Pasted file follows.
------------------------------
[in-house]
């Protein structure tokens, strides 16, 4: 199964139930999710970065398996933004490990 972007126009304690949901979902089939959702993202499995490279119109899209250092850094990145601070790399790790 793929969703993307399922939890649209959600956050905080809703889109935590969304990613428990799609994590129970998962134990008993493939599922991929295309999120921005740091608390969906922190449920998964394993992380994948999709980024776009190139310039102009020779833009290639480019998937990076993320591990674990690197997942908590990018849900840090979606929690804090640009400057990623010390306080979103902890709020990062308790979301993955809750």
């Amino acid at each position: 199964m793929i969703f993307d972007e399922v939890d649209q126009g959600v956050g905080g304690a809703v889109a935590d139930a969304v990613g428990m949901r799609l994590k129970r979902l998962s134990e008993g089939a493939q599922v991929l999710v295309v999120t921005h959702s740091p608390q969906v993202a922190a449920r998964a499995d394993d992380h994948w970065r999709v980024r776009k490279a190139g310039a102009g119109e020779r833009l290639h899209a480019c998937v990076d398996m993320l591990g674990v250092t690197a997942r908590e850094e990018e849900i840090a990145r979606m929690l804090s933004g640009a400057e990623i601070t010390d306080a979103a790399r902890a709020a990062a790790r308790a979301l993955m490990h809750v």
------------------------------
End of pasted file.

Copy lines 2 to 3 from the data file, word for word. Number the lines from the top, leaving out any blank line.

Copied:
């Protein structure tokens, strides 16, 4: 199964139930999710970065398996933004490990 972007126009304690949901979902089939959702993202499995490279119109899209250092850094990145601070790399790790 793929969703993307399922939890649209959600956050905080809703889109935590969304990613428990799609994590129970998962134990008993493939599922991929295309999120921005740091608390969906922190449920998964394993992380994948999709980024776009190139310039102009020779833009290639480019998937990076993320591990674990690197997942908590990018849900840090979606929690804090640009400057990623010390306080979103902890709020990062308790979301993955809750």
């Amino acid at each position: 199964m793929i969703f993307d972007e399922v939890d649209q126009g959600v956050g905080g304690a809703v889109a935590d139930a969304v990613g428990m949901r799609l994590k129970r979902l998962s134990e008993g089939a493939q599922v991929l999710v295309v999120t921005h959702s740091p608390q969906v993202a922190a449920r998964a499995d394993d992380h994948w970065r999709v980024r776009k490279a190139g310039a102009g119109e020779r833009l290639h899209a480019c998937v990076d398996m993320l591990g674990v250092t690197a997942r908590e850094e990018e849900i840090a990145r979606m929690l804090s933004g640009a400057e990623i601070t010390d306080a979103a790399r902890a709020a990062a790790r308790a979301l993955m490990h809750v």